"I'm looking for this book, I forget the title, but there's a dog on the cover...?"
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Real life accounts from library patrons whose lives have been changed for the better by libraries.
Libraries Changed My Life (LCML) is the brainchild of two librarians from two parts of the country. Ingrid is a children’s and teen librarian from New York City. Natalie is a systems librarian from rural Florida. Together we’re hoping to create a place where people can tell their library stories, and those who are questioning the value of libraries can see their amazing impact. LCML is an independent, grassroots movement to spread library love across the country.
Why we’re here:
Libraries are valuable—and valued. In addition to traditional services like book lending, research help and children’s programs (still the services Americans value most), libraries offer free wifi, technology training, free or low-cost public meeting spaces, affordable printing, access to music and the arts, and other services our neighborhoods need.
Karen du Toit's insight:
Libraries are valubale - accounts from patrons!
Libraries Built by Users – An Interview with Annette Klein http://t.co/J2pHyiw0...
[...] the library can use an acquisition profile to select relevant eBooks from the total collection of titles available. Library users are given access to the desired titles on the aggregation platform, and the title data are entered into the library’s online catalogue.
When a user comes across a PDA eBook in the catalogue, it will look just like any other eBook in the library’s collection. Via a link contained in the title data, the user is rerouted to the provider’s platform, where a free preview of the book is initially available prior to purchase.
Full access, which requires payment, is only triggered by more intensive use – just what constitutes intensive use is defined differently from one platform to another: it may be if the same title is accessed several times, if it is accessed beyond a certain time limit or if the book is copied, printed or downloaded."
[...] The library can determine whether a book should be purchased permanently upon initial intensive use, or whether access should first be granted in the form of a temporary personal loan."
Scholars and the Public Can and Must Co-Exist New York Times
Howard Dodson Jr., director of the Howard University library system, was formerly the director of the Schomburg Center for Research in Black Culture in Harlem, part of the New York Public..."
"The plan to renovate the New York Public Library’s main building is a return to the past as well as a gateway to the future. It does not pose the threats to scholarship that many of its critics assert.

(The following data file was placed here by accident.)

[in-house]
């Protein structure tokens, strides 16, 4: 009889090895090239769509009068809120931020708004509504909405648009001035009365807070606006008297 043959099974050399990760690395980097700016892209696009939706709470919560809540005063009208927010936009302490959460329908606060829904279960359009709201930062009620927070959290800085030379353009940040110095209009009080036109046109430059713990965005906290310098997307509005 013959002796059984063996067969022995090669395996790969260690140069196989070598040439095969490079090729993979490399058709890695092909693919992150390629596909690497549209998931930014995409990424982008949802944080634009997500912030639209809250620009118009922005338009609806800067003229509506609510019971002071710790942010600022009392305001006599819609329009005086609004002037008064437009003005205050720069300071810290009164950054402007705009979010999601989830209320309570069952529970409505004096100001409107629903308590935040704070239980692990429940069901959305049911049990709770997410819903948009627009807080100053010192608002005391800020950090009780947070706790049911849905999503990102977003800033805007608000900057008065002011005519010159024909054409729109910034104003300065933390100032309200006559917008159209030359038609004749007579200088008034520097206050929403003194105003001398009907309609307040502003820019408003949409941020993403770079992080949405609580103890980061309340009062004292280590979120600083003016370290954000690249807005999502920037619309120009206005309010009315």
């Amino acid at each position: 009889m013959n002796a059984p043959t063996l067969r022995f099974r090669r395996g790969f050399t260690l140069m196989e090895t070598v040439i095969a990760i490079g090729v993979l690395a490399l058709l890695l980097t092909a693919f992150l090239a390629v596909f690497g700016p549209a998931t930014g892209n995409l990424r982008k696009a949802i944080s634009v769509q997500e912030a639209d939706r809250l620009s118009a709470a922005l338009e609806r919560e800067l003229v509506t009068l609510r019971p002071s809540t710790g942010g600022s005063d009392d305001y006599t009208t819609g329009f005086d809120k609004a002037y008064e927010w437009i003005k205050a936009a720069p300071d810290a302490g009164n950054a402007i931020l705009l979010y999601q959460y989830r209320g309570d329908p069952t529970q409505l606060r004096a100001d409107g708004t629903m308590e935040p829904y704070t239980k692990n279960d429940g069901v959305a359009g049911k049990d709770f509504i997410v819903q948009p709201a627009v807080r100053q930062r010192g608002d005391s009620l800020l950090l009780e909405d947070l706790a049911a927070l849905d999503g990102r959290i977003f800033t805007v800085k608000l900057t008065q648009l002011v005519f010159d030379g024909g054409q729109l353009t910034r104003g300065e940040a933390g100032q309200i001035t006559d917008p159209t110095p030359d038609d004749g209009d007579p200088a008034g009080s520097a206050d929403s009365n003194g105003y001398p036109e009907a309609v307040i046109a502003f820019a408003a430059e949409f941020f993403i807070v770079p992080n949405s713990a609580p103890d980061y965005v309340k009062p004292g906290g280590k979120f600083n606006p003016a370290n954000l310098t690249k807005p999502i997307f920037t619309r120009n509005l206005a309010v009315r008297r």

The plan, more than a decade old, was the library’s initial response to the post-9/11 economic crisis that challenged the futures of all cultural institutions. The New York Public Library could not sustain four research centers and 85 branch libraries.Then, the digital revolution, coming on the heels of 9/11, forced all libraries to rethink their identities and missions."
Stepping out of the library to increase user satisfaction and use.
User experience, librarian-style http://t.co/FqP6ubnc ;
"It takes practice to get the hang of thinking and talking about user experience. Here are some tools that will help you develop these skills and offer some insights about your library at the same time."
Libby Fischer Hellmann:
A discussion about ebooks for patrons with four librarians...
"With all of the discussions, opinions, and analyses of ebooks these days, one of the aspects we don’t hear enough about are libraries and how they’re adapting to the e-verse. An article in PW recently discussed the situation from a library’s point of view and pointed out some issues that are impeding the growth of ebook borrowing. As both an author and an avid user of libraries, I decided to approach it a little differently.
A large percentage of my readers, maybe even a majority, have borrowed my books from the library in the past, so I’m especially interested how and if library patrons are able to download my ebooks easily. So far, the answer is “kinda-sorta.” The only way I know that patrons can download ebooks is through Overdrive, and there seems to be some issues with Overdrive’s inventory, ie some libraries have titles that other libraries don’t. In other words, no consistency. Which is not a good thing for a mid-list author."
"As budgets get tighter and prices keep rising, libraries are increasingly forced to think about ways to minimize waste in their collections. A sudden sharp interest in patron-driven acquisition solutions is one indicator of this concern, the idea being that when we let patrons select the books we buy, the less likely we are to buy books they don't want.
What does "waste" actually mean in a library collection—especially in a research library?
Can we ever know for certain that an uncirculated book won't be important at some point in the future?
Won't patron-driven processes lead to a breakdown in the collection's coherence?